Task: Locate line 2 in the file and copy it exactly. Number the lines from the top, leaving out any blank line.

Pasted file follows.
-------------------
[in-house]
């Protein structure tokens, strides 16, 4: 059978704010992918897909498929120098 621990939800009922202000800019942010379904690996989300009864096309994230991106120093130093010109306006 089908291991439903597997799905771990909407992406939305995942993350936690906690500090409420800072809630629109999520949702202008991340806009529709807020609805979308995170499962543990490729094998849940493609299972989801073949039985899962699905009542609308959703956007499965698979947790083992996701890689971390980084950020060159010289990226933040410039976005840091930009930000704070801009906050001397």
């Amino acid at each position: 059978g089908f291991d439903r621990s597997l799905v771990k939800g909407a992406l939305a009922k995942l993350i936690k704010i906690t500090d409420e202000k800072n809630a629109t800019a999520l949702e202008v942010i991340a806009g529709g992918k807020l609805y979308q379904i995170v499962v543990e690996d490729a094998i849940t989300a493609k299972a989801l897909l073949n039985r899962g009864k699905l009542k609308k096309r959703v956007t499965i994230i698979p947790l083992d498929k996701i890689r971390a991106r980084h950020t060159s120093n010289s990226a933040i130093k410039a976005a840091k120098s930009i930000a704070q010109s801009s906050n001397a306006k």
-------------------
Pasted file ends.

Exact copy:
């Protein structure tokens, strides 16, 4: 059978704010992918897909498929120098 621990939800009922202000800019942010379904690996989300009864096309994230991106120093130093010109306006 089908291991439903597997799905771990909407992406939305995942993350936690906690500090409420800072809630629109999520949702202008991340806009529709807020609805979308995170499962543990490729094998849940493609299972989801073949039985899962699905009542609308959703956007499965698979947790083992996701890689971390980084950020060159010289990226933040410039976005840091930009930000704070801009906050001397």